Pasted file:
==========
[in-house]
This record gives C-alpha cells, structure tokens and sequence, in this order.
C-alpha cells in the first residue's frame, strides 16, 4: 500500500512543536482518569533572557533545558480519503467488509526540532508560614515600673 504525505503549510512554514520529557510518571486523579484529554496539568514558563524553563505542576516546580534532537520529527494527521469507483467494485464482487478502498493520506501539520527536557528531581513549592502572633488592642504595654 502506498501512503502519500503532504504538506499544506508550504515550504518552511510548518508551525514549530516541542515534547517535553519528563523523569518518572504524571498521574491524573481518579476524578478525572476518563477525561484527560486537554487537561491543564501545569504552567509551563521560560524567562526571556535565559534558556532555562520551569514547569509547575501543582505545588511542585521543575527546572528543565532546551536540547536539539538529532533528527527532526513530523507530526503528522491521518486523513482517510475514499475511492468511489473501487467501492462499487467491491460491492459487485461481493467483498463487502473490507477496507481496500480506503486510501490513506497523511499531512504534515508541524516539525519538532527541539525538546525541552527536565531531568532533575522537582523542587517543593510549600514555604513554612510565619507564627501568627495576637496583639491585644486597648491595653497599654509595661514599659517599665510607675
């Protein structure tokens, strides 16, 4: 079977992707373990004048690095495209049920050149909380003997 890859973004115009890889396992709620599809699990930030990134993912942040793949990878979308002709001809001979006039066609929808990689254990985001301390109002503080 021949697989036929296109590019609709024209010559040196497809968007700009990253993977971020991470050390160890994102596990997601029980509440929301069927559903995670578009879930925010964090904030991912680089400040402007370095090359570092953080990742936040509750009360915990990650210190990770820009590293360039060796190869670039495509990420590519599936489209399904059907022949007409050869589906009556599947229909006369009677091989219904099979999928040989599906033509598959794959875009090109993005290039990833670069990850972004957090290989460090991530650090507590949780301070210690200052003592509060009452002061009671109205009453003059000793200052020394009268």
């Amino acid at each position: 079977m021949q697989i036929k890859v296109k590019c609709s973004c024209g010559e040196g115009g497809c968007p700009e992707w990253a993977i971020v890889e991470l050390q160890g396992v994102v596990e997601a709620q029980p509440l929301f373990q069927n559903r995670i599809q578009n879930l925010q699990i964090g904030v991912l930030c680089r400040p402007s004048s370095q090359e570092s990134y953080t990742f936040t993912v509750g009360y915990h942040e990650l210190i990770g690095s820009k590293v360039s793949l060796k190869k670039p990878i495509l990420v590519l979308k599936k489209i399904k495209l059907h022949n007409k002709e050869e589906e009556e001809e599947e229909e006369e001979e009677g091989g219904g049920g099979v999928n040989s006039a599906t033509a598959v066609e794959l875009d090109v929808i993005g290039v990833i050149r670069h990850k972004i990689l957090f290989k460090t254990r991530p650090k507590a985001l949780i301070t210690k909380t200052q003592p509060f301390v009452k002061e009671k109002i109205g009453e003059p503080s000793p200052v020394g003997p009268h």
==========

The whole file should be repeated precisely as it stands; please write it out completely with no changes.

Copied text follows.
[in-house]
This record gives C-alpha cells, structure tokens and sequence, in this order.
C-alpha cells in the first residue's frame, strides 16, 4: 500500500512543536482518569533572557533545558480519503467488509526540532508560614515600673 504525505503549510512554514520529557510518571486523579484529554496539568514558563524553563505542576516546580534532537520529527494527521469507483467494485464482487478502498493520506501539520527536557528531581513549592502572633488592642504595654 502506498501512503502519500503532504504538506499544506508550504515550504518552511510548518508551525514549530516541542515534547517535553519528563523523569518518572504524571498521574491524573481518579476524578478525572476518563477525561484527560486537554487537561491543564501545569504552567509551563521560560524567562526571556535565559534558556532555562520551569514547569509547575501543582505545588511542585521543575527546572528543565532546551536540547536539539538529532533528527527532526513530523507530526503528522491521518486523513482517510475514499475511492468511489473501487467501492462499487467491491460491492459487485461481493467483498463487502473490507477496507481496500480506503486510501490513506497523511499531512504534515508541524516539525519538532527541539525538546525541552527536565531531568532533575522537582523542587517543593510549600514555604513554612510565619507564627501568627495576637496583639491585644486597648491595653497599654509595661514599659517599665510607675
């Protein structure tokens, strides 16, 4: 079977992707373990004048690095495209049920050149909380003997 890859973004115009890889396992709620599809699990930030990134993912942040793949990878979308002709001809001979006039066609929808990689254990985001301390109002503080 021949697989036929296109590019609709024209010559040196497809968007700009990253993977971020991470050390160890994102596990997601029980509440929301069927559903995670578009879930925010964090904030991912680089400040402007370095090359570092953080990742936040509750009360915990990650210190990770820009590293360039060796190869670039495509990420590519599936489209399904059907022949007409050869589906009556599947229909006369009677091989219904099979999928040989599906033509598959794959875009090109993005290039990833670069990850972004957090290989460090991530650090507590949780301070210690200052003592509060009452002061009671109205009453003059000793200052020394009268």
């Amino acid at each position: 079977m021949q697989i036929k890859v296109k590019c609709s973004c024209g010559e040196g115009g497809c968007p700009e992707w990253a993977i971020v890889e991470l050390q160890g396992v994102v596990e997601a709620q029980p509440l929301f373990q069927n559903r995670i599809q578009n879930l925010q699990i964090g904030v991912l930030c680089r400040p402007s004048s370095q090359e570092s990134y953080t990742f936040t993912v509750g009360y915990h942040e990650l210190i990770g690095s820009k590293v360039s793949l060796k190869k670039p990878i495509l990420v590519l979308k599936k489209i399904k495209l059907h022949n007409k002709e050869e589906e009556e001809e599947e229909e006369e001979e009677g091989g219904g049920g099979v999928n040989s006039a599906t033509a598959v066609e794959l875009d090109v929808i993005g290039v990833i050149r670069h990850k972004i990689l957090f290989k460090t254990r991530p650090k507590a985001l949780i301070t210690k909380t200052q003592p509060f301390v009452k002061e009671k109002i109205g009453e003059p503080s000793p200052v020394g003997p009268h």